Amersham Biosciences is building a formal informatics business unit within its organization, company officials told BioInform last week.
The unit, which is expected to have more than 100 employees dedicated to bio-, chem-, and protein informatics by the end of the year, was formed as part of a larger reorganization within the company. In the wake of its name change from Amersham Pharmacia Biotech in October 2001, Amersham Biosciences regrouped in February, splitting its discovery product line into two segments: discovery systems and protein separations. The informatics tools associated with those product lines provided the basis for the formal business unit, which emerged two months ago.
John Schneider, vice president of informatics marketing at Amersham Biosciences, said that over a year of planning and preparation went into the launch of the unit, which expects to introduce the first product in its Scierra line of laboratory workflow tools before the end of 2002.
Amersham has been developing the Scierra products in cooperation with Salt Lake City-based software firm Cimarron since 1996. Last week, Amersham acquired a controlling stake in Cimarron with an option to purchase the company over the next three years, further cementing its dedication to becoming a player in the informatics market.
Although Amersham has a history of developing its own informatics tools and has numerous OEM deals with software companies in place, Schneider said the time was right to organize its informatics activities under a dedicated business group, led by Jerry Walker, vice president of informatics.
“We see informatics as a critical business for us to be in going forward,” said Schneider. “There’s a large percentage of development dollars spent on tools in biotech, research, and pharmaceutical businesses. And when we looked at how much this percentage was and how fast it was increasing in the spectrum of things that you might put under the umbrella of informatics, we realized that very quickly we might be looking at a 30-40 percent slice of biotech spending.”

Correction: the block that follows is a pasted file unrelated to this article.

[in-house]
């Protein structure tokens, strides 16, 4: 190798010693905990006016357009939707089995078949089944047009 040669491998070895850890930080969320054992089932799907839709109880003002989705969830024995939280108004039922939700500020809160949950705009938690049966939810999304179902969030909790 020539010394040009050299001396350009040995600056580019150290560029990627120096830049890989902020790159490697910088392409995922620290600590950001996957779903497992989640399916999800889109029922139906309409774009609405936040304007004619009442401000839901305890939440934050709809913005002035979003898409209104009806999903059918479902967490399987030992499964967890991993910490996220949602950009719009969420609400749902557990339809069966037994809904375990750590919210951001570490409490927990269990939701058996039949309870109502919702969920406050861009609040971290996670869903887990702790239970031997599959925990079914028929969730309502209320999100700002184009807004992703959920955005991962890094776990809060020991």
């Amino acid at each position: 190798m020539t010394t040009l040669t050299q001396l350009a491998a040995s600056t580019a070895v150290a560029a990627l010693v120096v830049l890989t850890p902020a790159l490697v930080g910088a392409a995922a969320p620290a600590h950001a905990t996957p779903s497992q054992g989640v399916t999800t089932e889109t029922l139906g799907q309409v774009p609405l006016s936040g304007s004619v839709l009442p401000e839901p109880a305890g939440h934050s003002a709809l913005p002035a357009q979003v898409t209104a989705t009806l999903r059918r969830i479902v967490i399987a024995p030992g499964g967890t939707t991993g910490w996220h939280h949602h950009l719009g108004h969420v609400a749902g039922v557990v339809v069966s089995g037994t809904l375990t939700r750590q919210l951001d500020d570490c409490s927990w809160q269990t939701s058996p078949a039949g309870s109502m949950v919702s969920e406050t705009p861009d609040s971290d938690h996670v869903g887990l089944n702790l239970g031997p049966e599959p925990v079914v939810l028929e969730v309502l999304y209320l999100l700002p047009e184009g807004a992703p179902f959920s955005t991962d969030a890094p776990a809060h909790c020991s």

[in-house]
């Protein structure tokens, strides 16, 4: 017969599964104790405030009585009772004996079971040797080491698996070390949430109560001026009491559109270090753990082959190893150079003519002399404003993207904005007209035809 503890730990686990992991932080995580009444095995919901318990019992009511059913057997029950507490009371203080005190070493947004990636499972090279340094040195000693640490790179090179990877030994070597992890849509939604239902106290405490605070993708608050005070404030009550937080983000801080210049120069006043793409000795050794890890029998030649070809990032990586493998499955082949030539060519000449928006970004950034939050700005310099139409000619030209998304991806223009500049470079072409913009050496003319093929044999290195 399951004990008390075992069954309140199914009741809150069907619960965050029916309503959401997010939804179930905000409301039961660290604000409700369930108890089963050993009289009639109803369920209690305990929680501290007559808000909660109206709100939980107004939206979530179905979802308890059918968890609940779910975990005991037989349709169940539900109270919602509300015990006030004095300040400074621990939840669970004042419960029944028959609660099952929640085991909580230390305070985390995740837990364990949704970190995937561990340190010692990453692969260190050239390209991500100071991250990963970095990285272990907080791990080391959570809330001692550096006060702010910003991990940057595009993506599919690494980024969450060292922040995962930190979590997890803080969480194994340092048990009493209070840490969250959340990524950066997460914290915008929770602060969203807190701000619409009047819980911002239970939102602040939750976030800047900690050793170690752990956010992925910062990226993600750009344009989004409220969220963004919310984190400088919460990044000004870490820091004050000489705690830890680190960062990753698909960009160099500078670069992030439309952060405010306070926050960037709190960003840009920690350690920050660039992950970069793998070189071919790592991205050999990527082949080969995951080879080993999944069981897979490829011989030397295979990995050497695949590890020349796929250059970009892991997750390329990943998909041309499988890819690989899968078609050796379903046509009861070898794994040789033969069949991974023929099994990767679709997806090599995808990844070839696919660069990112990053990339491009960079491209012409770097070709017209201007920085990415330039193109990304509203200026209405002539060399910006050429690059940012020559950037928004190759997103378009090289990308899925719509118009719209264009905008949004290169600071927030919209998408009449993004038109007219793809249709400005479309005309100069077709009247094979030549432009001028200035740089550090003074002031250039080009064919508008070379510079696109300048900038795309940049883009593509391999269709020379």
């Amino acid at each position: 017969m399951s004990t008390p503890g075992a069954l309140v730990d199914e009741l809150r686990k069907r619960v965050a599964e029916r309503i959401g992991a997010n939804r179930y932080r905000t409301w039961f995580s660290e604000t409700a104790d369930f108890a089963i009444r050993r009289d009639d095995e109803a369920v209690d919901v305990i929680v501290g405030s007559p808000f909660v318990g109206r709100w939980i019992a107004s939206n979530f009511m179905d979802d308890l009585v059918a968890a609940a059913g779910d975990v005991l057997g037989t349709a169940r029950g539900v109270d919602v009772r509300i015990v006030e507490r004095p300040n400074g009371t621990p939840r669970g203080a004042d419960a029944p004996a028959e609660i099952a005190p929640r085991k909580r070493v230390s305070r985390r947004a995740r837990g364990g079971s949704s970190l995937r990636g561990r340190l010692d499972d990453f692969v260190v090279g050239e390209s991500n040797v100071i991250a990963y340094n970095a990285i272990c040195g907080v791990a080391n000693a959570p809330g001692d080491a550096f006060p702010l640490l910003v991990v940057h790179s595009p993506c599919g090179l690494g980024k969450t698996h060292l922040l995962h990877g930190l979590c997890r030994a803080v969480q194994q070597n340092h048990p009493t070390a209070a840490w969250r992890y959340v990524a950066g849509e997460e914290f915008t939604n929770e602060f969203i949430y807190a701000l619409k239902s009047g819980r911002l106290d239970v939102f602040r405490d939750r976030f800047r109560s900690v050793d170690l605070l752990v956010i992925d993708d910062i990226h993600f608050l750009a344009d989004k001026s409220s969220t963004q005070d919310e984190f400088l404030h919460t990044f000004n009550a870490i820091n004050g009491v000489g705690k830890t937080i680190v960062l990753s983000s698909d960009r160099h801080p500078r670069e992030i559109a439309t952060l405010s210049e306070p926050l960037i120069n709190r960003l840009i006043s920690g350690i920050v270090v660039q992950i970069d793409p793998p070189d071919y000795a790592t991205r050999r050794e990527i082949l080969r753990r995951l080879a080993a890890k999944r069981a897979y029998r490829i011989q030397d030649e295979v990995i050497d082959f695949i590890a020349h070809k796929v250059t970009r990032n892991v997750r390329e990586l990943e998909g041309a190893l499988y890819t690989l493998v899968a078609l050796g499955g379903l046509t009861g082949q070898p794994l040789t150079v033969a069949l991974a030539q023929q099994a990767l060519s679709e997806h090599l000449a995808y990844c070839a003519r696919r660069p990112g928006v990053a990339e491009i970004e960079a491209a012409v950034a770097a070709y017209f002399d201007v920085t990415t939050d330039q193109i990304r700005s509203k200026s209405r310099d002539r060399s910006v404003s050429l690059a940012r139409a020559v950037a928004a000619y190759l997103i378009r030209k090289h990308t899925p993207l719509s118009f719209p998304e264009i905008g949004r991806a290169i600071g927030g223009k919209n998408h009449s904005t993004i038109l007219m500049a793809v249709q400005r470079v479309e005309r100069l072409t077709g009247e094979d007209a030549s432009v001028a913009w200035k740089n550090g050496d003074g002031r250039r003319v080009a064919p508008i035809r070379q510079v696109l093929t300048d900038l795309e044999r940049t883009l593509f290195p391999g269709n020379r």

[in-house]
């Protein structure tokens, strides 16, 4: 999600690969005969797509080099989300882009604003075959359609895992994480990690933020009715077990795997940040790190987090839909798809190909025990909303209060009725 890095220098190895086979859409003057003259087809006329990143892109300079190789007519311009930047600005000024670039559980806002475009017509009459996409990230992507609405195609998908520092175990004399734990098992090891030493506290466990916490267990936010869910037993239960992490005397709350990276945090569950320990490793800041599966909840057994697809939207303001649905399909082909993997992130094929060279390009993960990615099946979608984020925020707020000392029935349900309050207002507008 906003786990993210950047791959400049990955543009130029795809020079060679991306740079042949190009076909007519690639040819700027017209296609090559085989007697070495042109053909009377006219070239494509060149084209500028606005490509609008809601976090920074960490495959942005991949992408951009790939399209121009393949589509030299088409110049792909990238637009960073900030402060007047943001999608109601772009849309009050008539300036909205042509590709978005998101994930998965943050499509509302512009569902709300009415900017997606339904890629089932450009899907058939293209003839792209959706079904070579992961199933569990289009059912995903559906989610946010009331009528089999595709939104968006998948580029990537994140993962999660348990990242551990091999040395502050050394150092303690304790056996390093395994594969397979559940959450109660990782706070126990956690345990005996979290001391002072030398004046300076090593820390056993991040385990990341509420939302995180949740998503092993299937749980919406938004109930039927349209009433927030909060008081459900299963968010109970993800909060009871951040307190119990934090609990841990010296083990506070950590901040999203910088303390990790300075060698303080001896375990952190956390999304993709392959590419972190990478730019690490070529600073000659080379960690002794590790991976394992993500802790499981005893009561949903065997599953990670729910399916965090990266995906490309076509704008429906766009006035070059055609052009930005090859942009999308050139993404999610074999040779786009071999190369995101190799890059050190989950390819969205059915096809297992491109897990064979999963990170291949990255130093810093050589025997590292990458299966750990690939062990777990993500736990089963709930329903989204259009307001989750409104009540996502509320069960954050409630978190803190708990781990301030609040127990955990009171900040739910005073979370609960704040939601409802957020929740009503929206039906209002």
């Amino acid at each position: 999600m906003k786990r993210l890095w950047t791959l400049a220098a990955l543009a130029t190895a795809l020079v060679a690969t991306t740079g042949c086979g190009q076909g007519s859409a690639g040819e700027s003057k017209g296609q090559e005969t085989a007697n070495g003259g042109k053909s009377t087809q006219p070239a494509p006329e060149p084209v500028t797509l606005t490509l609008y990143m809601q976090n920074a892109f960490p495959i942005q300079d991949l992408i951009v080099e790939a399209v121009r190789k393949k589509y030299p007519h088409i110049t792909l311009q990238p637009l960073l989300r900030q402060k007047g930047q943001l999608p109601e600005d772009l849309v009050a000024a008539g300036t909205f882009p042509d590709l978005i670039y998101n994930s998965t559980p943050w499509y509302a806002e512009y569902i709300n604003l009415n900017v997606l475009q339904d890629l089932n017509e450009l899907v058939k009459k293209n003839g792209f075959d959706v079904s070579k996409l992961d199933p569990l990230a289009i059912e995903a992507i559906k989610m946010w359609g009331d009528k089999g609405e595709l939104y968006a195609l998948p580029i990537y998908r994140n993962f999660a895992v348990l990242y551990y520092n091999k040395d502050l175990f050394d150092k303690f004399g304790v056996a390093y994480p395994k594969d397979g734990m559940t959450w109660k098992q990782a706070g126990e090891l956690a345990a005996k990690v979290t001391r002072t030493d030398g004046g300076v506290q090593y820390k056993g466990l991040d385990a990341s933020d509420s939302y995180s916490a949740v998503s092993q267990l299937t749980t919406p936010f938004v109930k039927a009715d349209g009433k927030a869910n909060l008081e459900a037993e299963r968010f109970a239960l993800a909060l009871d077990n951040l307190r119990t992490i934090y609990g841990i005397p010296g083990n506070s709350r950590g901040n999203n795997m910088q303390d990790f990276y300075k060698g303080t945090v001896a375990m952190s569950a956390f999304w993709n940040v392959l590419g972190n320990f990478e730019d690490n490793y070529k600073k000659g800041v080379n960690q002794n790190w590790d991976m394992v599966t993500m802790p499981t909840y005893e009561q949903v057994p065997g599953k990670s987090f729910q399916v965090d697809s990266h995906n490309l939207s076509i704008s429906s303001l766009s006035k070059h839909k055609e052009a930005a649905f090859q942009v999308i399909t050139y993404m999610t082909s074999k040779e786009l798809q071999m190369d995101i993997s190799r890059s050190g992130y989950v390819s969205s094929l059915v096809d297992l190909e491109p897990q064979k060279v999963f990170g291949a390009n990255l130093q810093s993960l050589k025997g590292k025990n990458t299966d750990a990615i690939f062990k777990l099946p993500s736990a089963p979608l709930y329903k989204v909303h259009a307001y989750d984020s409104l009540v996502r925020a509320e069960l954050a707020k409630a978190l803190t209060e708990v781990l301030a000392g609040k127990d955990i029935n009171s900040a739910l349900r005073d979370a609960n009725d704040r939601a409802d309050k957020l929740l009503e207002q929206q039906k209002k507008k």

While noting that today’s informatics spending may only be 10-15 percent of R&D budgets, Schneider said that number could easily double, “and if we weren’t prepared to be in the market, we would be at a disadvantage as a provider of tools.”
The plan may prove to be a sound one. No one in the industry disputes the heavy demand for informatics tools, but specialized software vendors have had a tough time hitting on the right business model to ensure survival. Following on the heels of Applied Biosystems’ decision to market sister company Celera’s Discovery System, it appears that instrumentation firms are stepping into the void left by failed software and database providers.
But, Schneider admitted, “It’s not easy just to turn yourself into an informatics company overnight.” In addition to the planning that led up to the launch of the business unit two months ago, much work remains to be done in terms of staffing the group and finalizing its product roadmap. Sales, support, and other services from different areas within Amersham will also be brought in to assist the new unit, but, again, it was too soon for Schneider to disclose any further details.
As the first line of tools to emerge from the business area, the Scierra products will be closely tied to Amersham’s instrument platforms. Dubbing Scierra’s tasks “acquisition informatics,” Schneider said the tools are designed for experimental design, sample tracking, and quality control analysis in proteomics, gene expression analysis, genotyping, and DNA sequencing. The platform will link the various high-throughput experiments taking place across a lab and will automatically deposit data in a centralized data warehouse, acting as an “electronic lab notebook,” he said.
While the first release of Scierra will support Amersham’s own instruments, Schneider said the company has “a very specifically stated open systems policy” that will allow customers to use the system with competitors’ instruments as well.
Schneider said that Amersham’s informatics strengths have so far been tied to its instrumentation, but the company does have plans for “developing and acquiring technologies that would lead us into the discovery realm, which we see as being initially populated by a series of data-mining tools and infrastructures to support data mining.”